Most savvy entrepreneurs know to apply for trademarks on their product names, company names, logos and slogans. Of those, inventors who make board games often go straight to patent filings and forget about the trademark analysis, as explored in my article here: This article considers a sub-category of trademark law that allows for some interesting board game protection: it’s sometimes known as Trade Dress protection.
Trade Dress protection serves to protect products that, on their face, remind consumers of the entity that provides those products. Take, for instance, a Coca-Cola bottle. Even if the trademarks Coca-Cola name didn’t appear on the bottle, the appearance of the bottle itself instantly reminds consumers of the brand the bottle belongs to. -OR- How about this car
You don’t need an emblem or a name tag to recognize this design as the legendary Lamborghini.
Trademark law is meant to protect a company’s branding. Of times, the product design goes hand-in-hand with the company’s brand. In those instances, where the product design can be shown to remind consumers of the origin of the product itself – Trade Dress protection can be granted.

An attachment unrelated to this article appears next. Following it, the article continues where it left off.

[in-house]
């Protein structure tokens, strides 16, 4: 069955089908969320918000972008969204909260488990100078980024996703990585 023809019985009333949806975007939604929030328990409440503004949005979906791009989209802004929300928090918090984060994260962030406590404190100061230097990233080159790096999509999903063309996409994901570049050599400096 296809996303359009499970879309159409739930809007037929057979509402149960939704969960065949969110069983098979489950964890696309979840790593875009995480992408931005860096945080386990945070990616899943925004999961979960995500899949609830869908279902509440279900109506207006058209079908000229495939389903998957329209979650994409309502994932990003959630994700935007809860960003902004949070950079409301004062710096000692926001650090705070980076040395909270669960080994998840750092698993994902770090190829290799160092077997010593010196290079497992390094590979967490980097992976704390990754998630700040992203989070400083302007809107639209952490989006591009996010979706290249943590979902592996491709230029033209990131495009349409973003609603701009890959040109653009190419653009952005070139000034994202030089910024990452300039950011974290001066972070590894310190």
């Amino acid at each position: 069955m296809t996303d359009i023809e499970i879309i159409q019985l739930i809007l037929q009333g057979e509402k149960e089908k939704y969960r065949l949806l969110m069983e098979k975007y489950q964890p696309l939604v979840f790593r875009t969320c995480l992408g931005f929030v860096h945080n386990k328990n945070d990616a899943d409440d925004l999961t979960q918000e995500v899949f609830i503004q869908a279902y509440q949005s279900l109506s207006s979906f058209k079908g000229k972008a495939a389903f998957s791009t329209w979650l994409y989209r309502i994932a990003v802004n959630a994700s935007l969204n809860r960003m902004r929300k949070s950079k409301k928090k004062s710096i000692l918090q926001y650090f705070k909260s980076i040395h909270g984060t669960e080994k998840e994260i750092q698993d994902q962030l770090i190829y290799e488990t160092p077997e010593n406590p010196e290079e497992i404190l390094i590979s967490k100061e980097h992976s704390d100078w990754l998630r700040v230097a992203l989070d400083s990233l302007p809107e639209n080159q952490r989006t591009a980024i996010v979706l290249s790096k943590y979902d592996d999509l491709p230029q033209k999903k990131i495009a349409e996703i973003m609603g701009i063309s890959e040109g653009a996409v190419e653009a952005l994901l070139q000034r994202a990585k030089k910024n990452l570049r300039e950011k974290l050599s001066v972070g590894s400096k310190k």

So, what does it mean for your board game? It means that, even if you can’t get a patent on your board game, getting a trademark on the board design can still be an option. And, unlike patents that expire within certain periods of time (20 years of utility patents and 14 years for design patents), a trademark lasts for as long as the company uses the mark (which, in this case, is the design itself).
Here is a good example of a board game that has been granted Trade Dress protection.
In some cases, you can even file trade dress on particular “Hexagons” of your board:
If you are interested in more detail related to your situation it is best to speak with an attorney.
Yuri Eliezer heads the intellectual property practice group at Founders Legal. As an entrepreneur who saw the importance of early-stage patent protection, Yuri founded SmartUp®. Clients he has served include Microsoft, Cisco, Cox, AT&T, General Electric, the Georgia Institute of Technology, and Coca-Cola.
Source: Smartup Legal